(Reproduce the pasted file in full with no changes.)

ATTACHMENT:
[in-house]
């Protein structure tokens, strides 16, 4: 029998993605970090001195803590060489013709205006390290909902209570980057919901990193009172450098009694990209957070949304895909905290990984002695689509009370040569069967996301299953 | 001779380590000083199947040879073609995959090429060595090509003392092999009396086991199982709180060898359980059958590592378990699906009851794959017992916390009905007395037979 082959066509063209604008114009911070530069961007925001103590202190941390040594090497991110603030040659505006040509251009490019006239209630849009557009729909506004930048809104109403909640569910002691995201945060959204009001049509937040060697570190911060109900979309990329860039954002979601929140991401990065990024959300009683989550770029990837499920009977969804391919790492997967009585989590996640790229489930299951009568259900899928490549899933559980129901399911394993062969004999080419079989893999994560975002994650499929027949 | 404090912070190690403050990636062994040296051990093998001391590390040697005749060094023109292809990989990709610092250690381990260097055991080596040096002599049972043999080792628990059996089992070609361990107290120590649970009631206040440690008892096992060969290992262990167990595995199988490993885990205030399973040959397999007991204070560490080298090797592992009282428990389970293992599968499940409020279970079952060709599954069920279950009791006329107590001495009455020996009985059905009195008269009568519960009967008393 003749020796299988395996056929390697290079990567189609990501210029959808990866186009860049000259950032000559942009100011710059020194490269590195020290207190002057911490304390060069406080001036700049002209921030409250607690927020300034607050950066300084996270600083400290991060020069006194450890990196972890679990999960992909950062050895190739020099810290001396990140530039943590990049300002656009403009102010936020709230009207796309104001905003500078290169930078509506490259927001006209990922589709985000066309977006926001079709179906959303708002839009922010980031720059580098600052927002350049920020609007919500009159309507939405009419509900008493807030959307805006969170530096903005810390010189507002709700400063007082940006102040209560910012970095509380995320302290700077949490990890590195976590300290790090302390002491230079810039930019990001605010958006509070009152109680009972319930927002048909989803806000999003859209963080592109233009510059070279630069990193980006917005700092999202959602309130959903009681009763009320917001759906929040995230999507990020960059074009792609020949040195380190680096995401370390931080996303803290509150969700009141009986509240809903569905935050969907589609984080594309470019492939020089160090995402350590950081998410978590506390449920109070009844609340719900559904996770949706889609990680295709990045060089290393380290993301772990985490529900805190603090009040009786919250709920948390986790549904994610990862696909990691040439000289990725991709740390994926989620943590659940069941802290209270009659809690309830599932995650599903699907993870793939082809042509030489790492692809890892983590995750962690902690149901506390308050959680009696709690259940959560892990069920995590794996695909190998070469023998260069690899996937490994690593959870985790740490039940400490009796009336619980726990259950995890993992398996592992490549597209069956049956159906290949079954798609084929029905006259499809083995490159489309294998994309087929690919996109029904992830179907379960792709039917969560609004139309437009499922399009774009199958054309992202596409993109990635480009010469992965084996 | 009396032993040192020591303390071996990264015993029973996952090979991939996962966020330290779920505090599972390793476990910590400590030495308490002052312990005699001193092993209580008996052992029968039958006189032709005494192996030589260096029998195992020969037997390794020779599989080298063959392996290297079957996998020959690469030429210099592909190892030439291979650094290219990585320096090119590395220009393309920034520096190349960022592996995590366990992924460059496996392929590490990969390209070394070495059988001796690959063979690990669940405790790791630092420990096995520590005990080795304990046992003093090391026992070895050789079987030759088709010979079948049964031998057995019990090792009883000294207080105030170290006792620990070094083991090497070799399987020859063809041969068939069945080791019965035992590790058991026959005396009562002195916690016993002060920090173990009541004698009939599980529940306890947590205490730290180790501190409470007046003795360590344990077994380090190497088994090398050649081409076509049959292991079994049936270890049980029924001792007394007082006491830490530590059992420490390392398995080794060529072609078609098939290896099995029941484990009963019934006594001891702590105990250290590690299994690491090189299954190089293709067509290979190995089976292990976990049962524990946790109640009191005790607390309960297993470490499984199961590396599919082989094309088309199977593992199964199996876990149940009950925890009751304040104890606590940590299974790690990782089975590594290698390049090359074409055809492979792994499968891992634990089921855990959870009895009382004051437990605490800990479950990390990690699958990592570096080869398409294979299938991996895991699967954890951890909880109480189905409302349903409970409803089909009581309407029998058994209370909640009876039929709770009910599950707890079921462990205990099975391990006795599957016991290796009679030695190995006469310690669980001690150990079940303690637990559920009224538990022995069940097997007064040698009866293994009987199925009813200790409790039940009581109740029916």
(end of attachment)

[in-house]
């Protein structure tokens, strides 16, 4: 029998993605970090001195803590060489013709205006390290909902209570980057919901990193009172450098009694990209957070949304895909905290990984002695689509009370040569069967996301299953 | 001779380590000083199947040879073609995959090429060595090509003392092999009396086991199982709180060898359980059958590592378990699906009851794959017992916390009905007395037979 082959066509063209604008114009911070530069961007925001103590202190941390040594090497991110603030040659505006040509251009490019006239209630849009557009729909506004930048809104109403909640569910002691995201945060959204009001049509937040060697570190911060109900979309990329860039954002979601929140991401990065990024959300009683989550770029990837499920009977969804391919790492997967009585989590996640790229489930299951009568259900899928490549899933559980129901399911394993062969004999080419079989893999994560975002994650499929027949 | 404090912070190690403050990636062994040296051990093998001391590390040697005749060094023109292809990989990709610092250690381990260097055991080596040096002599049972043999080792628990059996089992070609361990107290120590649970009631206040440690008892096992060969290992262990167990595995199988490993885990205030399973040959397999007991204070560490080298090797592992009282428990389970293992599968499940409020279970079952060709599954069920279950009791006329107590001495009455020996009985059905009195008269009568519960009967008393 003749020796299988395996056929390697290079990567189609990501210029959808990866186009860049000259950032000559942009100011710059020194490269590195020290207190002057911490304390060069406080001036700049002209921030409250607690927020300034607050950066300084996270600083400290991060020069006194450890990196972890679990999960992909950062050895190739020099810290001396990140530039943590990049300002656009403009102010936020709230009207796309104001905003500078290169930078509506490259927001006209990922589709985000066309977006926001079709179906959303708002839009922010980031720059580098600052927002350049920020609007919500009159309507939405009419509900008493807030959307805006969170530096903005810390010189507002709700400063007082940006102040209560910012970095509380995320302290700077949490990890590195976590300290790090302390002491230079810039930019990001605010958006509070009152109680009972319930927002048909989803806000999003859209963080592109233009510059070279630069990193980006917005700092999202959602309130959903009681009763009320917001759906929040995230999507990020960059074009792609020949040195380190680096995401370390931080996303803290509150969700009141009986509240809903569905935050969907589609984080594309470019492939020089160090995402350590950081998410978590506390449920109070009844609340719900559904996770949706889609990680295709990045060089290393380290993301772990985490529900805190603090009040009786919250709920948390986790549904994610990862696909990691040439000289990725991709740390994926989620943590659940069941802290209270009659809690309830599932995650599903699907993870793939082809042509030489790492692809890892983590995750962690902690149901506390308050959680009696709690259940959560892990069920995590794996695909190998070469023998260069690899996937490994690593959870985790740490039940400490009796009336619980726990259950995890993992398996592992490549597209069956049956159906290949079954798609084929029905006259499809083995490159489309294998994309087929690919996109029904992830179907379960792709039917969560609004139309437009499922399009774009199958054309992202596409993109990635480009010469992965084996 | 009396032993040192020591303390071996990264015993029973996952090979991939996962966020330290779920505090599972390793476990910590400590030495308490002052312990005699001193092993209580008996052992029968039958006189032709005494192996030589260096029998195992020969037997390794020779599989080298063959392996290297079957996998020959690469030429210099592909190892030439291979650094290219990585320096090119590395220009393309920034520096190349960022592996995590366990992924460059496996392929590490990969390209070394070495059988001796690959063979690990669940405790790791630092420990096995520590005990080795304990046992003093090391026992070895050789079987030759088709010979079948049964031998057995019990090792009883000294207080105030170290006792620990070094083991090497070799399987020859063809041969068939069945080791019965035992590790058991026959005396009562002195916690016993002060920090173990009541004698009939599980529940306890947590205490730290180790501190409470007046003795360590344990077994380090190497088994090398050649081409076509049959292991079994049936270890049980029924001792007394007082006491830490530590059992420490390392398995080794060529072609078609098939290896099995029941484990009963019934006594001891702590105990250290590690299994690491090189299954190089293709067509290979190995089976292990976990049962524990946790109640009191005790607390309960297993470490499984199961590396599919082989094309088309199977593992199964199996876990149940009950925890009751304040104890606590940590299974790690990782089975590594290698390049090359074409055809492979792994499968891992634990089921855990959870009895009382004051437990605490800990479950990390990690699958990592570096080869398409294979299938991996895991699967954890951890909880109480189905409302349903409970409803089909009581309407029998058994209370909640009876039929709770009910599950707890079921462990205990099975391990006795599957016991290796009679030695190995006469310690669980001690150990079940303690637990559920009224538990022995069940097997007064040698009866293994009987199925009813200790409790039940009581109740029916």